And just like that, online music subscriptions, too, became popular. Because the formula had been proven to work, in the movie industry, venture capitalists were eager to find the Netflix of the music industry. Today, the most popular music subscription startup is Spotify. 

All of it was made possible by MP3.

MP3 was the star of this show. The music industry was forever changed thanks to the rise and rise of the ubiquitous format. And it seems to have held its ground even in the face of new, competing formats, such as Ogg Vorbis (lossless codec!) and AAC.

In the battle for file format supremacy, the key is to be adopted widely, by both manufacturers as well as consumers. MP3 players drove the demand for the file format (smartphones in those days had very little storage and generally did not exceed 256MB.) Later, Steve Jobs had a flash of inspiration while sitting under an apple tree... and the iPod was merged with mobile phone technology to give us today's smartphone revolution, with touchscreens, huge storage, 4G technology, app stores, and downloadable copyrighted materials that we must pay for through those darn pesky app stores. 

The battle for adoption of MP3 has been won... unlike the earlier fight of ages past, the Sony vs Betamax war, and much later, Blue-Ray vs HD DVD. But new forms of technology are emerging, and new file formats need to be developed to encode ever greater amounts of information in ever more efficient ways. (The rise of 360 videos is something to marvel at, and an example of evolution of an established format: video).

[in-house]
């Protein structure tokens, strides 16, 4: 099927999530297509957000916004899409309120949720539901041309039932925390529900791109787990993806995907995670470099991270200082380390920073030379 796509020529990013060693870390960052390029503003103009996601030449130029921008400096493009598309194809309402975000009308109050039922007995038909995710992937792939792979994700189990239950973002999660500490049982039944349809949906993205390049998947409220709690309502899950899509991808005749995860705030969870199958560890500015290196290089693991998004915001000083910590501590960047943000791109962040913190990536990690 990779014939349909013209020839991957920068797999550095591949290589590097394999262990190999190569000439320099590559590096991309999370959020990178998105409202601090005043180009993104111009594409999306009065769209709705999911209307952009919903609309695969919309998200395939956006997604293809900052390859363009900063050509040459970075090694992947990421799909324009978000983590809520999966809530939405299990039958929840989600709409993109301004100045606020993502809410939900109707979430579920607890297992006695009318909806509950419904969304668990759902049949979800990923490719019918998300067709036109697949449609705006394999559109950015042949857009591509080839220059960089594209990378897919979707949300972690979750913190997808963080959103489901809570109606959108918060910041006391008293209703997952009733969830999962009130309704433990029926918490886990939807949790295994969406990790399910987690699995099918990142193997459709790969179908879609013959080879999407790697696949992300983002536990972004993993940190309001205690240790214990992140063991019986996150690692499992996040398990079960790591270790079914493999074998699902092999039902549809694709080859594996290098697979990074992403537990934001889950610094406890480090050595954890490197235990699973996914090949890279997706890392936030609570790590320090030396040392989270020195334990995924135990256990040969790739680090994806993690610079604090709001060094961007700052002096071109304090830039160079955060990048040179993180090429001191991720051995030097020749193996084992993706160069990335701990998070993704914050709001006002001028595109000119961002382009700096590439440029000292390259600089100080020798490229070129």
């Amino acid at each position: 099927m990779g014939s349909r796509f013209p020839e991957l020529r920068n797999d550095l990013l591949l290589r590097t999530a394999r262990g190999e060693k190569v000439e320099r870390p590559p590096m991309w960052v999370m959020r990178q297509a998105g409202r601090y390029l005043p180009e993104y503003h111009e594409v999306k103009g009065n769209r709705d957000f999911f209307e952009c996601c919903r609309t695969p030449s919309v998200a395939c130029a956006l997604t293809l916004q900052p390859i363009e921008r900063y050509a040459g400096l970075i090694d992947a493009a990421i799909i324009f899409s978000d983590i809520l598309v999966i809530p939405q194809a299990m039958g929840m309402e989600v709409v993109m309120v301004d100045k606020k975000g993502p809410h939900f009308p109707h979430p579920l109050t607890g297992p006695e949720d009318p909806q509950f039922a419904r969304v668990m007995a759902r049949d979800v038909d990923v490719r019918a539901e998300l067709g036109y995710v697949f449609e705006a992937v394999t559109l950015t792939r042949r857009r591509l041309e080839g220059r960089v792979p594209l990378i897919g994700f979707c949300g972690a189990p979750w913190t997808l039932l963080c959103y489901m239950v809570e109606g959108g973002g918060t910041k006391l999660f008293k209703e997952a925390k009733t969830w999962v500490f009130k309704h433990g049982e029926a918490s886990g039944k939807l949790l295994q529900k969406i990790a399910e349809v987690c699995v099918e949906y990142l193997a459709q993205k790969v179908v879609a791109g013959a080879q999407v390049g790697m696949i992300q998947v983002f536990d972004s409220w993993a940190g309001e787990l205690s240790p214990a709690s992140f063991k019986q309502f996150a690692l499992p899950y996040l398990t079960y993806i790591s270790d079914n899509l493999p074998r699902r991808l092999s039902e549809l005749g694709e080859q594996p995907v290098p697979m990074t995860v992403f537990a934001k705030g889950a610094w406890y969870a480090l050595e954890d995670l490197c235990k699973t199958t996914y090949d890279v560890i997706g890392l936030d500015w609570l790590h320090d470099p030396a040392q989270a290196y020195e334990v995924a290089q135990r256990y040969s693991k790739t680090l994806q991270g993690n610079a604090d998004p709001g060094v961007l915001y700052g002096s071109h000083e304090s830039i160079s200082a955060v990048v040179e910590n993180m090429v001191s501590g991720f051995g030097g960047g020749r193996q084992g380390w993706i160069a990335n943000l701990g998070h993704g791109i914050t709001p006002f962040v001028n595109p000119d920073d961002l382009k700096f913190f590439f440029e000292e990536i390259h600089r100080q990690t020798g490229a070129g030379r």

The team that helped create the MP3 format (photo from 1987).

On April 23, 2017, Technicolor's mp3 licensing program for certain mp3 related patents and software of Technicolor and Fraunhofer IIS has been terminated.

We thank all of our licensees for their great support in making mp3 the defacto audio codec in the world, during the past two decades.

The development of mp3 started in the late 80s at Fraunhofer IIS, based on previous development results at the University Erlangen-Nuremberg. Although there are more efficient audio codecs with advanced features available today, mp3 is still very popular amongst consumers. However, most state-of-the-art media services such as streaming or TV and radio broadcasting use modern ISO-MPEG codecs such as the AAC family or in the future MPEG-H. Those can deliver more features and a higher audio quality at much lower bitrates compared to mp3.

The MP3 format is now finally free from patent protection. Long may it live.